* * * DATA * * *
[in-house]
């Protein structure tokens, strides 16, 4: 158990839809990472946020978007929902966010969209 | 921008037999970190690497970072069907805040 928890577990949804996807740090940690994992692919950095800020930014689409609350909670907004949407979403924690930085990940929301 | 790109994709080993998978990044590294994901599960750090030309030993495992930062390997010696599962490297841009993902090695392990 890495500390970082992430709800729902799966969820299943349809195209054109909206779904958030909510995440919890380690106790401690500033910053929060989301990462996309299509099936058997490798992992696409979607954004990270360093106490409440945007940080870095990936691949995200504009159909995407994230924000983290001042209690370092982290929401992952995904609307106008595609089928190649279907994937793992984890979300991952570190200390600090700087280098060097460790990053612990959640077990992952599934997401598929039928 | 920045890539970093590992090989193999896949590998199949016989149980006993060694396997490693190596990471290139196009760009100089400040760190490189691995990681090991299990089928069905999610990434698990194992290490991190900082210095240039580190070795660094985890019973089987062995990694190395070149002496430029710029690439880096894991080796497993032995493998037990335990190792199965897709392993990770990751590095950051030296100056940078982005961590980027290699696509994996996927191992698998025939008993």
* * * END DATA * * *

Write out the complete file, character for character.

[in-house]
């Protein structure tokens, strides 16, 4: 158990839809990472946020978007929902966010969209 | 921008037999970190690497970072069907805040 928890577990949804996807740090940690994992692919950095800020930014689409609350909670907004949407979403924690930085990940929301 | 790109994709080993998978990044590294994901599960750090030309030993495992930062390997010696599962490297841009993902090695392990 890495500390970082992430709800729902799966969820299943349809195209054109909206779904958030909510995440919890380690106790401690500033910053929060989301990462996309299509099936058997490798992992696409979607954004990270360093106490409440945007940080870095990936691949995200504009159909995407994230924000983290001042209690370092982290929401992952995904609307106008595609089928190649279907994937793992984890979300991952570190200390600090700087280098060097460790990053612990959640077990992952599934997401598929039928 | 920045890539970093590992090989193999896949590998199949016989149980006993060694396997490693190596990471290139196009760009100089400040760190490189691995990681090991299990089928069905999610990434698990194992290490991190900082210095240039580190070795660094985890019973089987062995990694190395070149002496430029710029690439880096894991080796497993032995493998037990335990190792199965897709392993990770990751590095950051030296100056940078982005961590980027290699696509994996996927191992698998025939008993």